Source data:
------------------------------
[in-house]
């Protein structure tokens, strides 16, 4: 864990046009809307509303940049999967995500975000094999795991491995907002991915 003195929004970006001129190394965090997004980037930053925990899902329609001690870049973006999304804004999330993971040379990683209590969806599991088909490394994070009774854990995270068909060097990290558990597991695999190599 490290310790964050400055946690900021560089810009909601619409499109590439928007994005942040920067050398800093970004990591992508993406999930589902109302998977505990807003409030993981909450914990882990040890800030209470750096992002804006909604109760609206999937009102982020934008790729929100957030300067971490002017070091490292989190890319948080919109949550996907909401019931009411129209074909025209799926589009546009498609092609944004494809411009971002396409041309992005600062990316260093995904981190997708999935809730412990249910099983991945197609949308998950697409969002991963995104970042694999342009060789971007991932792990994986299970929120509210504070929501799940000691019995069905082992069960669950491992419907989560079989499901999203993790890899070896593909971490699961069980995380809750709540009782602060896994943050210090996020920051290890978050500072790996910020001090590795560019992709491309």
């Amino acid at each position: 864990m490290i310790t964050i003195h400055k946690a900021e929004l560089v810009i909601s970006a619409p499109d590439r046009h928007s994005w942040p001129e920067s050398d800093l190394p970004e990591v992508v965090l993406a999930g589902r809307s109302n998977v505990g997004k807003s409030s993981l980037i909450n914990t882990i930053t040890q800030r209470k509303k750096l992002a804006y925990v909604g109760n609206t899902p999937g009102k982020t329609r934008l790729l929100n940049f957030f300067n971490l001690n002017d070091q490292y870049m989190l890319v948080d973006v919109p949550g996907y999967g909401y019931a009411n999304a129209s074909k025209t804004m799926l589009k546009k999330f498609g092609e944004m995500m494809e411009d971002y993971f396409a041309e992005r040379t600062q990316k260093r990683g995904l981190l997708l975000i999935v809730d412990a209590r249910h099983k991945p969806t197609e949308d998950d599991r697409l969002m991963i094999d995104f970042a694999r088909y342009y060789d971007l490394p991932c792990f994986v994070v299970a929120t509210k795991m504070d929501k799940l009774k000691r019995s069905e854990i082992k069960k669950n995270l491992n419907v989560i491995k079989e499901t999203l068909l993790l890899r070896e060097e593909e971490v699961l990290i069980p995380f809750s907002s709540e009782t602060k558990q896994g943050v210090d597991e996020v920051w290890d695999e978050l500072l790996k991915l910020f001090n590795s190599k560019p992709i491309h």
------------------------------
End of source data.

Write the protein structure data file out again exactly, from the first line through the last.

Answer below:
[in-house]
């Protein structure tokens, strides 16, 4: 864990046009809307509303940049999967995500975000094999795991491995907002991915 003195929004970006001129190394965090997004980037930053925990899902329609001690870049973006999304804004999330993971040379990683209590969806599991088909490394994070009774854990995270068909060097990290558990597991695999190599 490290310790964050400055946690900021560089810009909601619409499109590439928007994005942040920067050398800093970004990591992508993406999930589902109302998977505990807003409030993981909450914990882990040890800030209470750096992002804006909604109760609206999937009102982020934008790729929100957030300067971490002017070091490292989190890319948080919109949550996907909401019931009411129209074909025209799926589009546009498609092609944004494809411009971002396409041309992005600062990316260093995904981190997708999935809730412990249910099983991945197609949308998950697409969002991963995104970042694999342009060789971007991932792990994986299970929120509210504070929501799940000691019995069905082992069960669950491992419907989560079989499901999203993790890899070896593909971490699961069980995380809750709540009782602060896994943050210090996020920051290890978050500072790996910020001090590795560019992709491309």
């Amino acid at each position: 864990m490290i310790t964050i003195h400055k946690a900021e929004l560089v810009i909601s970006a619409p499109d590439r046009h928007s994005w942040p001129e920067s050398d800093l190394p970004e990591v992508v965090l993406a999930g589902r809307s109302n998977v505990g997004k807003s409030s993981l980037i909450n914990t882990i930053t040890q800030r209470k509303k750096l992002a804006y925990v909604g109760n609206t899902p999937g009102k982020t329609r934008l790729l929100n940049f957030f300067n971490l001690n002017d070091q490292y870049m989190l890319v948080d973006v919109p949550g996907y999967g909401y019931a009411n999304a129209s074909k025209t804004m799926l589009k546009k999330f498609g092609e944004m995500m494809e411009d971002y993971f396409a041309e992005r040379t600062q990316k260093r990683g995904l981190l997708l975000i999935v809730d412990a209590r249910h099983k991945p969806t197609e949308d998950d599991r697409l969002m991963i094999d995104f970042a694999r088909y342009y060789d971007l490394p991932c792990f994986v994070v299970a929120t509210k795991m504070d929501k799940l009774k000691r019995s069905e854990i082992k069960k669950n995270l491992n419907v989560i491995k079989e499901t999203l068909l993790l890899r070896e060097e593909e971490v699961l990290i069980p995380f809750s907002s709540e009782t602060k558990q896994g943050v210090d597991e996020v920051w290890d695999e978050l500072l790996k991915l910020f001090n590795s190599k560019p992709i491309h």